Halo (opens in new tab) is an independent creative agency that has grown significantly over the past few years. Thankfully, an inclusive culture has ensured that everyone in the business can thrive as the numbers rise.
Here, account manager Jo Bryan-Smith and client partner Hannah Williams share how accepting ideas from non-creative departments gives a healthy feeling of shared ownership in the studio, and has helped the studio to retain a strong identity to go alongside its impressive design portfolio.
Read on to discover their tips, or scroll down to watch the video interview.
01. Play to everyone’s strengths
“If you don’t have an in-house accounts team, everyone needs to have a defined role, and be clear about what they’re doing to help the client,” says Hannah Williams.
“There will always be someone who’s better at rallying the troops and making sure everyone’s doing what they need to, and there’s always someone who’s really good with a client. Smaller agencies need to focus on their individual roles, and how they work as part of the collective.”
When Williams joined Halo two years ago, there were 16 staff – now there are 28. “We’ve grown quickly, and the way we work with clients has changed dramatically, so communication is absolutely key,” she adds.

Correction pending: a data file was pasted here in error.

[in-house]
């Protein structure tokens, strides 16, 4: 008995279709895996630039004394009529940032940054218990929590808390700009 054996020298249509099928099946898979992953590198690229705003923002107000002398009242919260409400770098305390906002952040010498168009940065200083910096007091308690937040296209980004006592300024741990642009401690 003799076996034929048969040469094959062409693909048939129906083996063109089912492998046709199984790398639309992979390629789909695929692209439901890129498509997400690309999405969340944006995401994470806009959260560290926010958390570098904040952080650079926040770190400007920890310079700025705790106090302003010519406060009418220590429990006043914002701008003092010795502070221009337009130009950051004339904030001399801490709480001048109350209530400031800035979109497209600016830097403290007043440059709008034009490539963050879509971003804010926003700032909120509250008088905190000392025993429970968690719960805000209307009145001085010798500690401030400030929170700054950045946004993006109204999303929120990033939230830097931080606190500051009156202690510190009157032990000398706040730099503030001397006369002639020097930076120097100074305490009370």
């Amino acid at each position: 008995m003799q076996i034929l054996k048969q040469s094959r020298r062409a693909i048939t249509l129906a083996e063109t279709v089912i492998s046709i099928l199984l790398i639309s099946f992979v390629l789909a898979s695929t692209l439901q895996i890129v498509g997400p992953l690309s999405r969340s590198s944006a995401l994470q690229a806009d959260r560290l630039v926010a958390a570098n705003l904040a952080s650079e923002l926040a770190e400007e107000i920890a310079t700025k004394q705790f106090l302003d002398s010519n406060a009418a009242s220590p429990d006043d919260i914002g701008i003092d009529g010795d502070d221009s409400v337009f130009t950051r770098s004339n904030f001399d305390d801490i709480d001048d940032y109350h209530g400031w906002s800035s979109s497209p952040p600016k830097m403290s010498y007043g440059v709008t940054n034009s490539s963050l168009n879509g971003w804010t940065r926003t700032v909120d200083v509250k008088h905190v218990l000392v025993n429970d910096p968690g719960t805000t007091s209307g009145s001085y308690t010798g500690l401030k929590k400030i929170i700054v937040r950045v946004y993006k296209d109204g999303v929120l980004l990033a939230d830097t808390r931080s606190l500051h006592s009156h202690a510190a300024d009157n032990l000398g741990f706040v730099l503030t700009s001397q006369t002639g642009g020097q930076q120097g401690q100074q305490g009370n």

02. Encourage everyone to pitch in
“Our best work is created when everybody has had an input, and is aware of what’s happening,” argues Jo Bryan-Smith. “And it’s not just designers who get a chance to come up with concepts – it’s the web team, the accounts team, everybody has a voice.”
Bryan-Smith believes that despite Halo’s rapid growth in recent years, the agency has managed to keep that strong ‘collective’ mentality intact because the original small team all had to pitch in to make the fledgling company a success, and it's still keen for everyone to do so.
“We’re all aiming for the same goal,” Bryan-Smith points out.
03. Add specialised roles as you grow
“As you get bigger, roles need to be more defined,” continues Bryan-Smith. “That’s how you get everything to work – account managers make sure that everybody is doing what they’re supposed to be doing, and everything gets delivered.”
“I’m not being biased, but I think a really good accounts team is integral to a successful agency,” agrees Williams. “We’re making sure projects come in on time, on budget, and let’s be honest – we’re the ones who get shit done.”
For further advice, watch Computer Arts' video interview with Jo Bryan-Smith and Hannah Williams of Halo below.
This article originally appeared in Computer Arts magazine. Subscribe here. (opens in new tab)